Ever since my son was a newborn I have encountered parents mostly Moms who ake their opinions known... Which i take the "different strokes" approach.... However it's when these Mms press me on my thoughts, decisions that I find downright rude. When my son was a newborn and I went to a Moms group organized by the hospital where he was born. I was evn there 5 minutes and was the Mom of the only boy baby and immediately am being asked I I circumcised - yes/no, why, this Mother would never ad done if if she had a boy... etc.... I thought why would these Moms bring up topics not relevant to them, especially ones that are a tad loaded. I always chalked this up to the "Mommy Wars" maybe over simplifying it and not ll Moms with opinions fall into this but it's this idea that their notion of parenting is the best. Ties into breast feeding or not , sahm vs working, tv or no tv... Different Strokes and deep breathes....

Thanks for a great and interesting conversation! The initial post and all the comments have tuned me in more keenly to this complicated issue. We all make choices as parents and whether or not we mean to I think it does sometimes lead to some judgement, even if it is subconscious. After all, part making those choices is making a judgement call as to whether or not screen time or sugar is right for your kid/family. Reading through this post has made me more aware. I'm hoping I can catch myself in the act and then try and relax. We're all doing the best we can, right? And even if I perceive someone else is perhaps being judgmental, I hope that I find a little generosity and give them a break, too.

I think these statements are also a form of bragging.

Right on Delia!

I'm with Pauline and Rachel. I have said most of those things. I'm not bragging, or suggesting that my way is better, or whatever. I'm usually just making small talk, stating a fact about myself and/or child. It's not my job to worry about what you let your kids do, or don't do. My job is to do what is best for my family. If that includes organic food, no juice, no T.V, no meat, etc. should I feel like I can't talk about it because it might make someone feel self conscious? That seems so strange to me. It feels like some people are attracted to being catty and overly sensitive about parenting issues. It's like they want to believe people have ill intentions with everything comment that's made. Have a little more faith in your peers, life will be more enjoyable. Live and let live.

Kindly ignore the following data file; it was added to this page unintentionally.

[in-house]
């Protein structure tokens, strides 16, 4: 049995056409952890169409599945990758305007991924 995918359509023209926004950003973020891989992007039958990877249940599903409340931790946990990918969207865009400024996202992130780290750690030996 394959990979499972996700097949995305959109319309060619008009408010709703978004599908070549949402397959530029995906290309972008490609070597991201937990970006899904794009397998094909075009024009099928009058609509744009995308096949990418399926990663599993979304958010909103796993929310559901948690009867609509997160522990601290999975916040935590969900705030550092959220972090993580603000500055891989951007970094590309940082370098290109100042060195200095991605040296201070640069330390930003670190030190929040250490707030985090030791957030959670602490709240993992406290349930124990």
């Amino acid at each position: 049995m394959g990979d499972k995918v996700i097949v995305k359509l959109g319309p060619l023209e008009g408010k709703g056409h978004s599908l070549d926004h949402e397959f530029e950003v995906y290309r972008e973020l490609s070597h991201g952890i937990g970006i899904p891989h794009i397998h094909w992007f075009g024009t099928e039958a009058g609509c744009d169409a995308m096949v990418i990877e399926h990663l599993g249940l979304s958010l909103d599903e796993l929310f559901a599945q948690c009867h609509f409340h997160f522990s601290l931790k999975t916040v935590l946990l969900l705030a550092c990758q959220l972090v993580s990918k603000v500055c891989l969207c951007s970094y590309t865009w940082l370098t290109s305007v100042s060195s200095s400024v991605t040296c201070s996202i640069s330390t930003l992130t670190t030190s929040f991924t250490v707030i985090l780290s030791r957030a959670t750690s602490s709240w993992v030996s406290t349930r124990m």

Hmmm, to those who put this as small talk---there are about 99 catrillion things that you could discuss (I work in sales, I make small talk for a living) that would be waaaaay less likely to make the other person feel potentially judged and awkward. The weather, the outfit their kid has on, work, something to commisserate on, etc...

Also "making small talk" generally doesn't entail making braggy-ish statements about oneself or one's family as an ice breaker. Every book or article on these basic social skills will suggest asking the other person about THEMSELVES or their family, or complimenting them. You know, so they'll like you.

I would say that the most common situation in which this "small talk" comes up is when I'm at some sort of gathering and my child grabs a sugary treat that's offered. Then, feeling bummed out that my kid will have a belly ache and/or will keep us up all night with night terrors, I usually find myself making the comment. I don't just walk up to strangers and announce our eating habits. I know that I will consider this thread next time I'm in a situation where I might want to make one of the above comments, and instead, I will bite my tongue and tell the person that they look pretty.